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Robert Barnard, Louise Barnard, A Brontë Encyclopedia

Yves Laberge
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Robert Barnard, Louise Barnard, A Brontë Encyclopedia. Oxford: Blackwell Pub., 2013 [2007], xii + 397 pp. £29.99 Paperback. ISBN: 978-1-118-49206-2

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1Now available in paperback (and different price), this impressive Brontë Encyclopedia offers about 2000 short entries — usually of one paragraph length each: mostly names and titles, taken from the Brontë family's universe: their works, their characters, their friends and relatives, the English society and the numerous places where they lived. As a complement, some 95 small illustrations (portraits, art works, manuscripts, photographs), mostly black and white, are included. Both authors of this Brontë Encyclopedia are prolific scholars: Robert Barnard chaired the Brontë Society during two terms, while Louise Barnard is a university librarian.

2I was a little surprised to note that, in their short preface, the authors do not acknowledge (or at least mention) a previous, similar reference: The Oxford Companion to the Brontës (2003), co-edited by Christine Alexander and Margaret Smith: a hefty A-Z book. However, this major reference title is included in the final, much too short four-page bibliography of this Encyclopedia. In a topic where an abundant number of references already exist, it is always appropriate to situate a newer publication and announce the new avenues and perspectives that are being brought compared to the previous resources.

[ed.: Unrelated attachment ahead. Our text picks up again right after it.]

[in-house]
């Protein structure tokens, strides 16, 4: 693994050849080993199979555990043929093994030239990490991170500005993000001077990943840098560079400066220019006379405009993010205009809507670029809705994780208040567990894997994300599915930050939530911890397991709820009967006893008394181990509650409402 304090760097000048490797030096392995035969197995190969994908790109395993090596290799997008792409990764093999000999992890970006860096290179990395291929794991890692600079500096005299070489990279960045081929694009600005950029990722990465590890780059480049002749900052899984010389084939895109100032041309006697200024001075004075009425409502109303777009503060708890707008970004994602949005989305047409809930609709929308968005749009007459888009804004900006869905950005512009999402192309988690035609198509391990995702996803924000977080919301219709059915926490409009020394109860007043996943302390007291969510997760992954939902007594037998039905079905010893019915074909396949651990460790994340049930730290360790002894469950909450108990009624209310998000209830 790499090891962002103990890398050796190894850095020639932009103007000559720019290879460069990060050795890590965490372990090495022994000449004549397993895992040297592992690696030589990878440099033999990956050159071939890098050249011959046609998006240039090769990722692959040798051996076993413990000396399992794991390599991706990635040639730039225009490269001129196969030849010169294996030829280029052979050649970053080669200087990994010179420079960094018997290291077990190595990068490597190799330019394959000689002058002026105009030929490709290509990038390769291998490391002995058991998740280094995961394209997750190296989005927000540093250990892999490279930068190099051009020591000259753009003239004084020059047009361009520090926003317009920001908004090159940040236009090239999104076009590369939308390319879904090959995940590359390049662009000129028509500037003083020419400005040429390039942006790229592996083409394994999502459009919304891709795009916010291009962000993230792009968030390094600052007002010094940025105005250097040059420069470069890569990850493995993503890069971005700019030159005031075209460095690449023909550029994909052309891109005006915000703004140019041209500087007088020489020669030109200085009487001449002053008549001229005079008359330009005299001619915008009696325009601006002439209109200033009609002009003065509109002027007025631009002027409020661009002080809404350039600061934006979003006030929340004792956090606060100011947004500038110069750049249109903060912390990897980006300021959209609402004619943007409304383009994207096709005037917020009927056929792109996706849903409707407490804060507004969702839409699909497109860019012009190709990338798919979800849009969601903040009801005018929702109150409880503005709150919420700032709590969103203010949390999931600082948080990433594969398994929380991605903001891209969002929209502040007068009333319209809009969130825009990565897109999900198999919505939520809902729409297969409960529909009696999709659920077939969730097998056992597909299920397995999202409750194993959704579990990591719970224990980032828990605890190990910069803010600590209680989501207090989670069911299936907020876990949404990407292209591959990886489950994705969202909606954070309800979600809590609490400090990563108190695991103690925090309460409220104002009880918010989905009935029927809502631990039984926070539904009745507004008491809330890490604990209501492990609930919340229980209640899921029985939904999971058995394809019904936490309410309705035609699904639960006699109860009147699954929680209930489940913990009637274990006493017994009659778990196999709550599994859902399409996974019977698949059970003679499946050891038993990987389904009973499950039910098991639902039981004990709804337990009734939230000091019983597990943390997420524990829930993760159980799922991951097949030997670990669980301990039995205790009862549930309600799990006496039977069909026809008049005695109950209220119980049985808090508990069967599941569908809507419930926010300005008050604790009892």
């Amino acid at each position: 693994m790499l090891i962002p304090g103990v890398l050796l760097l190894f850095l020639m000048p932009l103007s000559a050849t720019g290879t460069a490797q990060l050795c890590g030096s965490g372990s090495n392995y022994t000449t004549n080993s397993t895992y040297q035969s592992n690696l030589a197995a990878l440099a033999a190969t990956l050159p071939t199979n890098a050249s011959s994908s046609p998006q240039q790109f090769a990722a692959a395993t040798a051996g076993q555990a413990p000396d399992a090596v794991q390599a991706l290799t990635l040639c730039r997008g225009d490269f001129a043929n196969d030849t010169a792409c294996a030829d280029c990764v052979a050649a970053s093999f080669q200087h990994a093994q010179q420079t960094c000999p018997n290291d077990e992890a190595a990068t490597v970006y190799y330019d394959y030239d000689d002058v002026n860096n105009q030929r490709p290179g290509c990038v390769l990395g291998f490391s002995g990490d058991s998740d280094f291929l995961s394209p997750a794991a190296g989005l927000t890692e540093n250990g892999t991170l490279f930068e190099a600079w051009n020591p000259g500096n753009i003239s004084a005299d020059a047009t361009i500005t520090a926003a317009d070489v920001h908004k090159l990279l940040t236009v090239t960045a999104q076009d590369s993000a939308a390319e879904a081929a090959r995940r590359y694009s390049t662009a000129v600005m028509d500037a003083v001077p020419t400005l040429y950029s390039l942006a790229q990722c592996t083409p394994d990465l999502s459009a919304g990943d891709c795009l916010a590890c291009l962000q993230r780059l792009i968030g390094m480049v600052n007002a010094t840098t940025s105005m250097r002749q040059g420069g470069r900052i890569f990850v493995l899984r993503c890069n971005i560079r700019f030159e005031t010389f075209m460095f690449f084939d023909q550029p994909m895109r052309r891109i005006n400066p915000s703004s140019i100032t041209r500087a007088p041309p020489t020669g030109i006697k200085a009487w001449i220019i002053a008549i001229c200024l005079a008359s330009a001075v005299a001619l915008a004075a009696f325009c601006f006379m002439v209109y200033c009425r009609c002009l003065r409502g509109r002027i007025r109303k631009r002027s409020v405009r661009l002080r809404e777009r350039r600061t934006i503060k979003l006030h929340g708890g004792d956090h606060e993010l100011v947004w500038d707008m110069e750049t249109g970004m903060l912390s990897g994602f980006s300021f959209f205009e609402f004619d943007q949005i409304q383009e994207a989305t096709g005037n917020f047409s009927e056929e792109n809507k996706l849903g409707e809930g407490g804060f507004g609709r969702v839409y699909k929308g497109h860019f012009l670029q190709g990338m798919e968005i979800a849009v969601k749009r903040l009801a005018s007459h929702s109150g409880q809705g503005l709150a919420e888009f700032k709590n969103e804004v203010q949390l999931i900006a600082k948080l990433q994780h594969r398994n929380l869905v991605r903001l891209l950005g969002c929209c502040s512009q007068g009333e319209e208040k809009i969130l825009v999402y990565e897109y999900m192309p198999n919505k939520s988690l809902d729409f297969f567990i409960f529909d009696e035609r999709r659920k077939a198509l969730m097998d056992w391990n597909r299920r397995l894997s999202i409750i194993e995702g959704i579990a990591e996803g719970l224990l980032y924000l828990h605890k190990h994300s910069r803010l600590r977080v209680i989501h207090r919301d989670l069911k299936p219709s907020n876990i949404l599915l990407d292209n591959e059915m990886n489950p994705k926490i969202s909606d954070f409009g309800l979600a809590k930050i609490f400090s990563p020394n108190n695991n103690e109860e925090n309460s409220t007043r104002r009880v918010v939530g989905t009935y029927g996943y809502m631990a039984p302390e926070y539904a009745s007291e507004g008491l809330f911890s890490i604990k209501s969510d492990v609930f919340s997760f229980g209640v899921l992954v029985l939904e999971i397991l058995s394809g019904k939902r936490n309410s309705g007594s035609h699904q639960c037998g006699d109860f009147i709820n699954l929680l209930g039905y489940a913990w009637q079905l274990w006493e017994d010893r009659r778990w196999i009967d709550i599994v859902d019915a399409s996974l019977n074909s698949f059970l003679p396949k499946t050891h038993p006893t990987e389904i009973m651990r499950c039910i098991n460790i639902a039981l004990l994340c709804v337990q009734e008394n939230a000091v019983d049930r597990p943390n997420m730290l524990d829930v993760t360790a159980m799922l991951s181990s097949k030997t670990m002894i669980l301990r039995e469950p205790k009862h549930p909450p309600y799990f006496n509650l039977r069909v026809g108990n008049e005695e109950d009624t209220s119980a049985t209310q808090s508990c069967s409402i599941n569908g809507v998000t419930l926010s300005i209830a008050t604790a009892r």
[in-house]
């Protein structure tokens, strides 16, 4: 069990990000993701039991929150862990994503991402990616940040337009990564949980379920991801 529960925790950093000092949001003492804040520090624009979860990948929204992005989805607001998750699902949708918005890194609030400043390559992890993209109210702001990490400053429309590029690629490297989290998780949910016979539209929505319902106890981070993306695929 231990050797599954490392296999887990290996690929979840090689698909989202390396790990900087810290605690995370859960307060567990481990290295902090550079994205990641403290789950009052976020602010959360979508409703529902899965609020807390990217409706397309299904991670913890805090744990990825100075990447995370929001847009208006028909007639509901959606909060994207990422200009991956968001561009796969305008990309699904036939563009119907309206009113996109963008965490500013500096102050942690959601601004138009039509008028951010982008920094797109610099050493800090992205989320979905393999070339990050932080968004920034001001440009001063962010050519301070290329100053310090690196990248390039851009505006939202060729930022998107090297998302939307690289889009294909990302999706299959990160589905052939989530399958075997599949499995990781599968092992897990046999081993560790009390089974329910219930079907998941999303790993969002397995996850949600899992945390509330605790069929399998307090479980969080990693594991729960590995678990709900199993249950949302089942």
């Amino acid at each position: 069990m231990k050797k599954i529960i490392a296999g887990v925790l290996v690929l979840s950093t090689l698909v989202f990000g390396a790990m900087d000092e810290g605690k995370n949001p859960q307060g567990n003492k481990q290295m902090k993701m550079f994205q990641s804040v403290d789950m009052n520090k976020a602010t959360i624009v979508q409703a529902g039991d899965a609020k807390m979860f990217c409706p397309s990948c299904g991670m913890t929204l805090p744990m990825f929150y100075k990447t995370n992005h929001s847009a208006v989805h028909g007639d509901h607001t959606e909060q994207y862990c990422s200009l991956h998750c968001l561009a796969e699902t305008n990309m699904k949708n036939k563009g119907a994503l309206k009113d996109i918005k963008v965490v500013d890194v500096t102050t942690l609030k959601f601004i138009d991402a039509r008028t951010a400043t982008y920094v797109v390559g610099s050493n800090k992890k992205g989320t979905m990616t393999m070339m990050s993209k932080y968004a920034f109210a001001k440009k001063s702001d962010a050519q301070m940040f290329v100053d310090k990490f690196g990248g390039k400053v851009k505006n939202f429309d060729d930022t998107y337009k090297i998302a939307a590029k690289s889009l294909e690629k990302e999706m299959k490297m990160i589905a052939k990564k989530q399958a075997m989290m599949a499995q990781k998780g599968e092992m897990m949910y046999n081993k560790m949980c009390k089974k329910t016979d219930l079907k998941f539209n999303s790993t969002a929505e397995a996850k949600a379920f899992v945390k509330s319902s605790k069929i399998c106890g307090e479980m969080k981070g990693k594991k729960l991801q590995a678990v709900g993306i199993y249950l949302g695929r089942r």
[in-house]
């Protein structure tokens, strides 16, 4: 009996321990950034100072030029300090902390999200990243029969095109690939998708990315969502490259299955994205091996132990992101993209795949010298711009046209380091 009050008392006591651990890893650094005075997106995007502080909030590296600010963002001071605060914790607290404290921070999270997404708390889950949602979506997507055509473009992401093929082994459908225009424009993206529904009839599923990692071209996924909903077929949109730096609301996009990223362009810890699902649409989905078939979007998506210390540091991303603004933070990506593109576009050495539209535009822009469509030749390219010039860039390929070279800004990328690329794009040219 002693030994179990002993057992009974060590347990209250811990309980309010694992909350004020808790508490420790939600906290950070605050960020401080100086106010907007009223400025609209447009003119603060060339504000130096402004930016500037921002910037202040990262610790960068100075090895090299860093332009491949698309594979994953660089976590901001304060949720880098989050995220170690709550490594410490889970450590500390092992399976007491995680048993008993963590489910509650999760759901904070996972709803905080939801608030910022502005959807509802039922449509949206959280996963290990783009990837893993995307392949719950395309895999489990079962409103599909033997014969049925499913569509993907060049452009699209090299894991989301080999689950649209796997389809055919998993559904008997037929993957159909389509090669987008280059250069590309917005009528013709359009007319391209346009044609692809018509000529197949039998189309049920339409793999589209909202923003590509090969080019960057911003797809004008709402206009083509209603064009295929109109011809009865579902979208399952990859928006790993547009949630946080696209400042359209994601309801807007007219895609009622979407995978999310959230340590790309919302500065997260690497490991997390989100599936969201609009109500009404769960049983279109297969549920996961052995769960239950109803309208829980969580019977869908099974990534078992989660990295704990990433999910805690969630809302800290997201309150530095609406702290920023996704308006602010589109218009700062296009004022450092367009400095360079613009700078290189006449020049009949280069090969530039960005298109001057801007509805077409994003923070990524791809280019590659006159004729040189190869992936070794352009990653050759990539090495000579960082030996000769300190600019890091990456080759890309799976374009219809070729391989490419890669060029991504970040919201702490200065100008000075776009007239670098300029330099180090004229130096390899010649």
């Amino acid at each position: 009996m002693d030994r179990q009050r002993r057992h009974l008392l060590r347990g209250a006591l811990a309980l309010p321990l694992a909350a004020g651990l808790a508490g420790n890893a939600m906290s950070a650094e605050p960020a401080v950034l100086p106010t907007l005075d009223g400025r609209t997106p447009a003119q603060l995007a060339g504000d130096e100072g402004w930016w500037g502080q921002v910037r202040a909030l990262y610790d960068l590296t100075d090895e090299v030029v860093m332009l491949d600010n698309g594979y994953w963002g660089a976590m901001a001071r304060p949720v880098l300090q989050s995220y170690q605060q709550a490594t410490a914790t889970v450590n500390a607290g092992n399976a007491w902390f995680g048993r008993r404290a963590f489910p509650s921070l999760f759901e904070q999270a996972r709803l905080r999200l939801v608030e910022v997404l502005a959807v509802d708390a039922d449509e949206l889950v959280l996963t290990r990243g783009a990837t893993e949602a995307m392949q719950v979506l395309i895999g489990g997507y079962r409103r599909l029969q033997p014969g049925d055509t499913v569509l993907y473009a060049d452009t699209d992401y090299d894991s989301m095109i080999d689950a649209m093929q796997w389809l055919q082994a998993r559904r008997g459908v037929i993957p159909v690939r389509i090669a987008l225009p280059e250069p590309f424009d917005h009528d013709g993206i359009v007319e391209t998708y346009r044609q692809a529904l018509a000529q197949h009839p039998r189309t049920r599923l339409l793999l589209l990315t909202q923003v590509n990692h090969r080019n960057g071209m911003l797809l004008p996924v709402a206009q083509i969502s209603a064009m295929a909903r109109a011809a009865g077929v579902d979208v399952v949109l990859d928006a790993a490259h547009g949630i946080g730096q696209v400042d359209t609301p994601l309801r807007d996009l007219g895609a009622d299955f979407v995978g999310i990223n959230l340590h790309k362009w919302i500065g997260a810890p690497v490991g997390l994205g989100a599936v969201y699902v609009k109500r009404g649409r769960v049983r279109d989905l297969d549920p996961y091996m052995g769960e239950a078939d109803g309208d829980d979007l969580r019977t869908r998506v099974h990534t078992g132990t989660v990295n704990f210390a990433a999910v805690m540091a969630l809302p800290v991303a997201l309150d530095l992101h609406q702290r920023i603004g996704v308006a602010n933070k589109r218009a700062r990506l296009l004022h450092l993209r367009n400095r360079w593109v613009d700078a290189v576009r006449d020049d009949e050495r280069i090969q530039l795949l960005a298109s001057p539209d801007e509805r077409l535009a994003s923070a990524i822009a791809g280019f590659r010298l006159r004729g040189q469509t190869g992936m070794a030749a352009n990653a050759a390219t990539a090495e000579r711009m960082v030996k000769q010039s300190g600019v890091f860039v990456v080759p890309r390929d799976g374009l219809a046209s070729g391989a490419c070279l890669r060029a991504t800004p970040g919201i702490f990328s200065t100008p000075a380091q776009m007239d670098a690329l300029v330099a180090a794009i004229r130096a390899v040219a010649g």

3Interestingly, we find in this Brontë Encyclopedia an article for the novel Jane Eyre, but also a separate entry for "Eyre, Jane", which then refers to the character itself, who "had never seemed less than a triumph of psychological insight and sympathetic understanding" (p. 105). Oddly, the entry on the novel Jane Eyre neglects to mention the name of its author, Charlotte Brontë (pp. 168-169). There are as well an entry for "Wuthering Heights" (the novel) and a separate one for "Wuthering Heights" (the farmhouse). On the other hand, there are no entries as such for general themes like "love" or "death"; but the longest entry dedicated to "Juvenilia" tells about many of the lesser-known plays invented by the young Brontë sisters, long before they became famous (pp. 172-179). Of course, some fundamental topics are much more detailed than the average: for example, Charlotte Brontë gets almost five pages, Emily Brontë’s covers three pages; their father, Rev. Patrick Brontë, gets a five page entry as well. Other members of the family are given their own entry: Anne, Elisabeth, Maria Branwell Brontë, Maria, and Patrick Branwell Brontë.